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Study of ground subsidence in northwest Harris county using GPS, LiDAR, and InSAR techniques

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Subsidence has been affecting many cities around the world, such as Nagoya (Japan), Venice (Italy), San Joaquin Valley and Long Beach (California), and Houston (Texas). This phenomenon can be caused by natural processes and/or human activities, including but not limited to carbonate dissolution, extraction of material from mines, soil compaction, and fluid withdrawal. Surface deformation has been an ongoing problem in the Houston Metropolitan area because of the city’s location in a passive margin where faulting and subsidence are common. Most of the previous studies attributed the causes of the surface deformation to four major mechanisms: faulting, soil compaction, salt tectonics, and fluid withdrawal (groundwater withdrawal and hydrocarbon extraction). This work assessed the surface deformation in the greater Houston area and their possible relationship with fluid withdrawal. To achieve this goal, data from three complimentary remote sensing techniques Global Positioning System (GPS), Light Detection and Ranging (LiDAR), and Interferometric Synthetic Aperture Radar were used. GPS rates for the last 17 years show a change in surface deformation patterns. High rates of subsidence in the northwestern areas (up to ~4 cm/year) and signs of uplift in the southeast are observed (up to 2 mm\year). High rates of subsidence appear to be decreasing. Contrary to previous studies in which the location of subsidence appeared to be expanding toward the northwest, current results show that the area of subsidence is shrinking and migrating toward the northeast. Digital elevation model generated from airborne LiDAR, revealed changes between salt domes and their surrounding areas. The persistent scatterer interferometry was performed using twenty-five (25) European remote sensing-1/2 scenes. Rates of change in groundwater level and hydrocarbon production were calculated using data from 261 observation wells and 658 hydrocarbon wells. A water level decline of 4 m/year was found in area of highest subsidence, this area also show ~70 million m3/year of hydrocarbon extraction. This study found strong correlation between fluid withdrawals and subsidence. Therefore, both groundwater and hydrocarbon withdrawal in northwest Harris County are considered to be the major drivers of the surface deformation.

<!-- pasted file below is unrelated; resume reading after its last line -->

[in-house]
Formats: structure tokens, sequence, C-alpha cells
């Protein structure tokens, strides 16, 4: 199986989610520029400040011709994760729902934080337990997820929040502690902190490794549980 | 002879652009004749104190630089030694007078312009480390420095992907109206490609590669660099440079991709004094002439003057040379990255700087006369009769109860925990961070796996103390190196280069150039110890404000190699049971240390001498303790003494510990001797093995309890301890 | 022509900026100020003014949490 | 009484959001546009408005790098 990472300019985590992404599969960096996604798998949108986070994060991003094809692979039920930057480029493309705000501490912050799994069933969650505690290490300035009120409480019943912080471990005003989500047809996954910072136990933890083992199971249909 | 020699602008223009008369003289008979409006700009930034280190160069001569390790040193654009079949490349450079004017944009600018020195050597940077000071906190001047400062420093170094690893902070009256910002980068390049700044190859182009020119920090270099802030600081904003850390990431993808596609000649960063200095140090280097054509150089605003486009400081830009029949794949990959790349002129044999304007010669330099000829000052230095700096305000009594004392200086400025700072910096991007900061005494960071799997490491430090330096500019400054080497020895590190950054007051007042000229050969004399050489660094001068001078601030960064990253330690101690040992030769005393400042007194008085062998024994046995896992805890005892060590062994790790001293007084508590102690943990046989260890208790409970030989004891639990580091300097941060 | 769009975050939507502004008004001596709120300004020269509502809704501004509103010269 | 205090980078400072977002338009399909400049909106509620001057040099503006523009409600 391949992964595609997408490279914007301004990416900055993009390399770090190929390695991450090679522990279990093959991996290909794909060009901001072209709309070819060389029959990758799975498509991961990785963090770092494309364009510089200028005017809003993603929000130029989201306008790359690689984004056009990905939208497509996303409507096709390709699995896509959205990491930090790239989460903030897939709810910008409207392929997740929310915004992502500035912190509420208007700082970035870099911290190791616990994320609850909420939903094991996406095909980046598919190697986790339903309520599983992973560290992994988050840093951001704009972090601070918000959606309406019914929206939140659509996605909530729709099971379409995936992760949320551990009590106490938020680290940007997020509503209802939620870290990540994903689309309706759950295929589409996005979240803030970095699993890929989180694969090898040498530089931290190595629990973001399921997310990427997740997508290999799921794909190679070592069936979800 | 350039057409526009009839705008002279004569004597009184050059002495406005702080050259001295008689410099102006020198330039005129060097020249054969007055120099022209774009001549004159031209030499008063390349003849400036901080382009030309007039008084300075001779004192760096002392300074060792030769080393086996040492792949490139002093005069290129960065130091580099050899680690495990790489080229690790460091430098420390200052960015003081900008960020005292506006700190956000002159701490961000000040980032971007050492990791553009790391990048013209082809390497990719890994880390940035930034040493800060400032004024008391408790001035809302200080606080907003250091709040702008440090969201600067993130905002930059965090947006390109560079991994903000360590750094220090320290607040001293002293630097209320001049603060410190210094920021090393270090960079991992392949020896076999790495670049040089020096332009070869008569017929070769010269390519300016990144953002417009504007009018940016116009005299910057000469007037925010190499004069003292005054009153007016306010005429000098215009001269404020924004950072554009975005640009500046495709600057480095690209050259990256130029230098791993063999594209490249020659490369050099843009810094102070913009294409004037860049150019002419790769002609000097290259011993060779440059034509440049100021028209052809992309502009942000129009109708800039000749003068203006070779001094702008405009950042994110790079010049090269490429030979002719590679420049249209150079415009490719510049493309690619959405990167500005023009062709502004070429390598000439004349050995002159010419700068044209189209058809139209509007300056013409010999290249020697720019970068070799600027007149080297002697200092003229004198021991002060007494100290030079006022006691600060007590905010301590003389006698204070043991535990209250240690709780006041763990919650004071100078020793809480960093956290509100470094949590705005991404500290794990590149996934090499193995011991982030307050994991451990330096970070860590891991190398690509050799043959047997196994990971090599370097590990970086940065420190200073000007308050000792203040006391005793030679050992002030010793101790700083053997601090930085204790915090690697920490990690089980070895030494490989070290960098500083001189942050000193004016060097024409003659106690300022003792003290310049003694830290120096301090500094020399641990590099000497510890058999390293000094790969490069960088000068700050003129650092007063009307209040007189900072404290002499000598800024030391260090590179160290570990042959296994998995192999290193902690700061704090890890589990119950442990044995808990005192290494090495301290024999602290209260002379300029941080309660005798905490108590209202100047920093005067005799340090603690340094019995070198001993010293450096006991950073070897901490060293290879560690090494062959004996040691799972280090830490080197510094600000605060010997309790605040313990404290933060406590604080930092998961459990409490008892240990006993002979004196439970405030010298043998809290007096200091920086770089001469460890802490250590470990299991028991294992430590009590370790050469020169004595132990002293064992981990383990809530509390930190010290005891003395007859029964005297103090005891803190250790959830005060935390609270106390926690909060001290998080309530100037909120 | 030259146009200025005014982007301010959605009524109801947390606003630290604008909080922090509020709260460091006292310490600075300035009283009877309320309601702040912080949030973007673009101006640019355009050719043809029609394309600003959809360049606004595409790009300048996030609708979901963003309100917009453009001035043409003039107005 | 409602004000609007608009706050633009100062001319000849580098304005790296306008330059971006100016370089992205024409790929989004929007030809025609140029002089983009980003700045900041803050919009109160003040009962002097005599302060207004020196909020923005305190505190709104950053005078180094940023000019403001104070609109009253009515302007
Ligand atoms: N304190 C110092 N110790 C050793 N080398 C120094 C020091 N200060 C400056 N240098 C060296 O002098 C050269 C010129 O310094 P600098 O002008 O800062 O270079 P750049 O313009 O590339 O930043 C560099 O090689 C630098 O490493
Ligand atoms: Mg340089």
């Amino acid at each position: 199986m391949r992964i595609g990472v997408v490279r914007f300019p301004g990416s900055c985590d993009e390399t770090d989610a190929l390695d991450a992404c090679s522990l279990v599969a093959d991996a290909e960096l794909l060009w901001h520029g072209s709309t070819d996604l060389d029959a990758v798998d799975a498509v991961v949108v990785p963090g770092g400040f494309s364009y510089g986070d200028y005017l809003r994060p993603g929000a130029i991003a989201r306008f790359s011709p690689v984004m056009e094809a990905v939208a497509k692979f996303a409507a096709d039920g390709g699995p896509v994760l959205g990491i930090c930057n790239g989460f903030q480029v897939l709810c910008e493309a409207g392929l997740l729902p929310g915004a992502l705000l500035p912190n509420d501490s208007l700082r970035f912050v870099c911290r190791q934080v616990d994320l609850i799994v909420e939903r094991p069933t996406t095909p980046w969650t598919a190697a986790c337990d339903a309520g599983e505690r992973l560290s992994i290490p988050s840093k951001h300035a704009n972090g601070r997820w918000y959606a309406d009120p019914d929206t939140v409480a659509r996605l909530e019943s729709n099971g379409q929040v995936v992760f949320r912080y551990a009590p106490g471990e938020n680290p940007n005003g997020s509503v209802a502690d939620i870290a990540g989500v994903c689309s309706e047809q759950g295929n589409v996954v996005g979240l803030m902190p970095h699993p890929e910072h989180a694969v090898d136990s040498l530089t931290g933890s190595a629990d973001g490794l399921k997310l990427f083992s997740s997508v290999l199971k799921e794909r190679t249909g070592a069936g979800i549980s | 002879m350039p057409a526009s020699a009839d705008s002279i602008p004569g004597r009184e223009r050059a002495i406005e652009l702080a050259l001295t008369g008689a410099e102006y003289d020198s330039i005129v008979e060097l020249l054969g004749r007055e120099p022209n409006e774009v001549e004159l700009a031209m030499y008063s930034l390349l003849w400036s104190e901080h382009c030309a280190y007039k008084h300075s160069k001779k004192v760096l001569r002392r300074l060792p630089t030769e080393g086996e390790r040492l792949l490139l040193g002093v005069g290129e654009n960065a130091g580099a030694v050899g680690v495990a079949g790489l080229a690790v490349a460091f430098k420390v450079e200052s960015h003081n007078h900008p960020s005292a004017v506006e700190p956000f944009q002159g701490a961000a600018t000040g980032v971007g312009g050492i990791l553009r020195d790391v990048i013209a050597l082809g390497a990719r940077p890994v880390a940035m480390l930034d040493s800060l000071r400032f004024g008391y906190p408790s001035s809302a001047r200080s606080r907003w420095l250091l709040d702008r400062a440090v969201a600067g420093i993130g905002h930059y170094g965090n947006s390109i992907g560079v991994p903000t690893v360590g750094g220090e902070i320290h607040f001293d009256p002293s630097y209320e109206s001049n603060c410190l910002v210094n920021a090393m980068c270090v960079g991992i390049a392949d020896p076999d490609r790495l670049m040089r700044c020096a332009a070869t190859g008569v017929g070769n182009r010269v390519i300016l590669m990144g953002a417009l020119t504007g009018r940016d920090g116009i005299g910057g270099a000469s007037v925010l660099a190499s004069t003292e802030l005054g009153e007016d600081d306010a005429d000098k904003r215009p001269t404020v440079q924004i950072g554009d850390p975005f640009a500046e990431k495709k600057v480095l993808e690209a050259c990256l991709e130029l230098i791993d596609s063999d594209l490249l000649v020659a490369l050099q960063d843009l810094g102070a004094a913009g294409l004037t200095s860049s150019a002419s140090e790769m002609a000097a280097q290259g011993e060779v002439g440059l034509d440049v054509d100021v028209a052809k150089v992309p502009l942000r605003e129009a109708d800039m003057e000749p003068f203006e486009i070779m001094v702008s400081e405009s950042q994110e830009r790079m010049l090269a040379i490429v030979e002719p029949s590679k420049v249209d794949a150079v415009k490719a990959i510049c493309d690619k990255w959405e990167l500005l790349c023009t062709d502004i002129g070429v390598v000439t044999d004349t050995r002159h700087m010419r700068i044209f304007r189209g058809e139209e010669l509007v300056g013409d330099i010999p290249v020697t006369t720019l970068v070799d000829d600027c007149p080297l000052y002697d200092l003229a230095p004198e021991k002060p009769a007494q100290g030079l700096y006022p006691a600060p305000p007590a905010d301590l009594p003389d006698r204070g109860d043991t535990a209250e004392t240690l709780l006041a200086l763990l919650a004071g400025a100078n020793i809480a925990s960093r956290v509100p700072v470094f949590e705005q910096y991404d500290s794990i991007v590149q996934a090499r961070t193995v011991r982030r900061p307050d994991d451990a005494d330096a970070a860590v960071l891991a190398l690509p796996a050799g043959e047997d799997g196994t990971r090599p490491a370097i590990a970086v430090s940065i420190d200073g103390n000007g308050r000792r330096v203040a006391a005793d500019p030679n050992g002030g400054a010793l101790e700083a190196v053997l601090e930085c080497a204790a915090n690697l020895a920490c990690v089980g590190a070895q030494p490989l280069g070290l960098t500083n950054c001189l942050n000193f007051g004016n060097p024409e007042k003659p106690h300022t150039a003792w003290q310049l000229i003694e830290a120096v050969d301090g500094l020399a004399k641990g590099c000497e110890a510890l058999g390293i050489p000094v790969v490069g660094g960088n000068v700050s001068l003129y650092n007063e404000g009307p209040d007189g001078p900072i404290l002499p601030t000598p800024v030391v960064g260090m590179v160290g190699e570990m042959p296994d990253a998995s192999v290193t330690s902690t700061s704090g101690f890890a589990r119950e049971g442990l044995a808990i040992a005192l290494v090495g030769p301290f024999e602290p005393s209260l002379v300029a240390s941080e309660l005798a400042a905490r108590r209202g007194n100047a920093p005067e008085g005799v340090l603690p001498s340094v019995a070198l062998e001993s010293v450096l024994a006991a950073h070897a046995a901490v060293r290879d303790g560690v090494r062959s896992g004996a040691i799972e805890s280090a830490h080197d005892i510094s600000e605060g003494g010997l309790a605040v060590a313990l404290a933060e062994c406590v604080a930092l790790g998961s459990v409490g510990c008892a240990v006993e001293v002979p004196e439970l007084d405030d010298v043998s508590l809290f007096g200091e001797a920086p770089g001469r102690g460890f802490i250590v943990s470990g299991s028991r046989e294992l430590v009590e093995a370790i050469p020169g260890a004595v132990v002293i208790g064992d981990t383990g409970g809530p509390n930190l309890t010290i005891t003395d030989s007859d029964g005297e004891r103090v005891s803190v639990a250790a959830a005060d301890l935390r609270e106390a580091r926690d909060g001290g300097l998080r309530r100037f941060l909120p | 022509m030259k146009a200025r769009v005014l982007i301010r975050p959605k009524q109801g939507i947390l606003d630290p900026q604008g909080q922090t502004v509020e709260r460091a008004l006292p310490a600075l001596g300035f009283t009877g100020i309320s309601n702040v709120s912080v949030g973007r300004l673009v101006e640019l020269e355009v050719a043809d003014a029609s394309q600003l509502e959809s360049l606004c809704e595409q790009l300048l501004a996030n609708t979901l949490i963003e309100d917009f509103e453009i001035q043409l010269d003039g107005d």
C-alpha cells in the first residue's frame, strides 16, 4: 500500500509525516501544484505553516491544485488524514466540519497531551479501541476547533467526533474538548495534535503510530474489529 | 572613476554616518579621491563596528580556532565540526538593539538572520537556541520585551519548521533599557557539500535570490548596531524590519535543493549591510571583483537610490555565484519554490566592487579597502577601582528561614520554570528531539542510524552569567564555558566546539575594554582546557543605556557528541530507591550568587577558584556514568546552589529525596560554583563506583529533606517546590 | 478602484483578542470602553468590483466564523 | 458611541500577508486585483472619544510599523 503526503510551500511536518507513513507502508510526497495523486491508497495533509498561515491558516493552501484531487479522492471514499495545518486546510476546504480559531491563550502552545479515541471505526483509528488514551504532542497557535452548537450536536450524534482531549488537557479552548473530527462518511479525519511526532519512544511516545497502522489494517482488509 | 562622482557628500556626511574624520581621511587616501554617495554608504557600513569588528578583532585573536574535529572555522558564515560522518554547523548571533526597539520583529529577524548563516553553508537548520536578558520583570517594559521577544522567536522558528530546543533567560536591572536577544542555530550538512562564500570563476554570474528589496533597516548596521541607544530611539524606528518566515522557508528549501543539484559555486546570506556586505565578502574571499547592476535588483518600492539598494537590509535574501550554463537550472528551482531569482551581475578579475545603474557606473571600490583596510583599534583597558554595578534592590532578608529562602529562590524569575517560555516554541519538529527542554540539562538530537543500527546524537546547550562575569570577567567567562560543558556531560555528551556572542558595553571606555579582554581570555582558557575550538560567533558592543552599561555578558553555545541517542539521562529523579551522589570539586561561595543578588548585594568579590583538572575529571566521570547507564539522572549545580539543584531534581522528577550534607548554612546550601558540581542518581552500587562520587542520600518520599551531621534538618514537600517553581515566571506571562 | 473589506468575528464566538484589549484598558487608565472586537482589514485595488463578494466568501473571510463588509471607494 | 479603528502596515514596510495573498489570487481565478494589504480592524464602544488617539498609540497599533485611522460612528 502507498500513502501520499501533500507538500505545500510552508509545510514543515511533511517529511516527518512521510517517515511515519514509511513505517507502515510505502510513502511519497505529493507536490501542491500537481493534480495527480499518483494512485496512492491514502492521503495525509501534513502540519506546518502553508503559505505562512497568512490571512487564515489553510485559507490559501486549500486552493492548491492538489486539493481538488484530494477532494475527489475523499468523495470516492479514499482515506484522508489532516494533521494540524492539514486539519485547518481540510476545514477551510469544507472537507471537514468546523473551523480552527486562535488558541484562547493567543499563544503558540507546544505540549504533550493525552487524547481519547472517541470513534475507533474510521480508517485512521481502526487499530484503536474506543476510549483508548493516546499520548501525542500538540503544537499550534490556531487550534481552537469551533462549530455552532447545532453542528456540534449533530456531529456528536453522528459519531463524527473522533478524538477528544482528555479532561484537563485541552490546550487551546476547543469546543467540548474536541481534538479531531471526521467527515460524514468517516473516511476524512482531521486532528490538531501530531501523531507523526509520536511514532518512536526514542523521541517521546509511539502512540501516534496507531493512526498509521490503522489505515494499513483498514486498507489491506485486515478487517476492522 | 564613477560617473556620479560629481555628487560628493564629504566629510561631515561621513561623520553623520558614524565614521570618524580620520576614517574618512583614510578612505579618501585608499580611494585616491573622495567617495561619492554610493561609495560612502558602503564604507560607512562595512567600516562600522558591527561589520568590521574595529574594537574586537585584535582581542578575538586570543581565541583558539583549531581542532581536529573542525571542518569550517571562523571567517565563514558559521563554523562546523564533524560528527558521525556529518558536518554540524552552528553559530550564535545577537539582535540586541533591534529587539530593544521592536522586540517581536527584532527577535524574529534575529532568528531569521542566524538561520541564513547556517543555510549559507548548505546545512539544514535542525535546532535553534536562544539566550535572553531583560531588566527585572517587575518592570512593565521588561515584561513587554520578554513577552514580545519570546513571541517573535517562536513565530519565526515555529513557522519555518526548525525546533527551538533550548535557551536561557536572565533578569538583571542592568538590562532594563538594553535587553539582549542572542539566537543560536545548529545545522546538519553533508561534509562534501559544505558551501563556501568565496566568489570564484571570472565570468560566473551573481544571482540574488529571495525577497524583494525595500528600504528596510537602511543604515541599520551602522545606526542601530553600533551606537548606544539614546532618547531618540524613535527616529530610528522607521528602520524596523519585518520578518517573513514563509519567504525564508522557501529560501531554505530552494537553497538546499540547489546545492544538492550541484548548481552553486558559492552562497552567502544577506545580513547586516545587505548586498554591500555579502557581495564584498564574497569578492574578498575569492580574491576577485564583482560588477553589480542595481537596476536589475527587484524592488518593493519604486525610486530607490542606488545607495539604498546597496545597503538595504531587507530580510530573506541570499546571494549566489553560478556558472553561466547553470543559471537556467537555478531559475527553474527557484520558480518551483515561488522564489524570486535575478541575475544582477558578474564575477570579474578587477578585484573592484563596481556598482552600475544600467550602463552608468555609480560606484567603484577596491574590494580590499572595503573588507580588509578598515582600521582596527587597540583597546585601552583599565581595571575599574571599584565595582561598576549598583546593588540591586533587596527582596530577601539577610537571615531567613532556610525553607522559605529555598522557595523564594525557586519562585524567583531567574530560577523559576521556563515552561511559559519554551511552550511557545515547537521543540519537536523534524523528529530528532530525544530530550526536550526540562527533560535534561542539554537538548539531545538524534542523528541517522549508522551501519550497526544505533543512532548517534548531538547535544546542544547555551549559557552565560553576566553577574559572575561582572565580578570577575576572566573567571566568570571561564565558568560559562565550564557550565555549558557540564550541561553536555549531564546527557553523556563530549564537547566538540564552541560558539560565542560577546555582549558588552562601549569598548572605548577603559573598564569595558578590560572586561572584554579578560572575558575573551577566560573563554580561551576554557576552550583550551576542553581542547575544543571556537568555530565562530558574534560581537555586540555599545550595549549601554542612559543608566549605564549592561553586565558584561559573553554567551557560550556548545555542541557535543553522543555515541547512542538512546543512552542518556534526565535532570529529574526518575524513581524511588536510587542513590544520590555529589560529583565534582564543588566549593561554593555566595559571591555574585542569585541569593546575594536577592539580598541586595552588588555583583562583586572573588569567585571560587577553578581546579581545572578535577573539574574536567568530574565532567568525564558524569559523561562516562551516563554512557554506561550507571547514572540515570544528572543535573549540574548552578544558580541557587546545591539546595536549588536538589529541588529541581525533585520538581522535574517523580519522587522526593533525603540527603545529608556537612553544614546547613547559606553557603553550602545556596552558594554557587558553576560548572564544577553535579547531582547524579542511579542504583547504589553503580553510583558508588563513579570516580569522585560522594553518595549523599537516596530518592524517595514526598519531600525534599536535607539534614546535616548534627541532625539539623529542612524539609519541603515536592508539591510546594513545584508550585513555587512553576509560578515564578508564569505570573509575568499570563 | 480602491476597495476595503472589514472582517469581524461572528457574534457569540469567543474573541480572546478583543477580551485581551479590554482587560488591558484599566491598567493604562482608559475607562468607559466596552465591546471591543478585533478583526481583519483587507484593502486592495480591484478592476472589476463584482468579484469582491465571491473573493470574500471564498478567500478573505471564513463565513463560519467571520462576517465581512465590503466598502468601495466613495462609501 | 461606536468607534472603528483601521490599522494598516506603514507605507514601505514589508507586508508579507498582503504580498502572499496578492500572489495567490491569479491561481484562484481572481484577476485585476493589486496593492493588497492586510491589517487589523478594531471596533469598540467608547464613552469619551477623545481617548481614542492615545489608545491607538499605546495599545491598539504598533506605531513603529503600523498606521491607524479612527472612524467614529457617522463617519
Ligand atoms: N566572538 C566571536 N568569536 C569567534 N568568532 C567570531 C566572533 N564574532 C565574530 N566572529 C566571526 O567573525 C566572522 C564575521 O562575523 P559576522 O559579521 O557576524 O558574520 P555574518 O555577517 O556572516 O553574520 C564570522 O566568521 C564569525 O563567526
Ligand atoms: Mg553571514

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Correspondence to Shuhab D. Khan.

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Khan, S.D., Huang, Z. & Karacay, A. Study of ground subsidence in northwest Harris county using GPS, LiDAR, and InSAR techniques. Nat Hazards 73, 1143–1173 (2014).

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  • Subsidence
  • Uplift
  • Houston
  • Gulf coast
  • GPS
  • LiDAR
  • Salt tectonics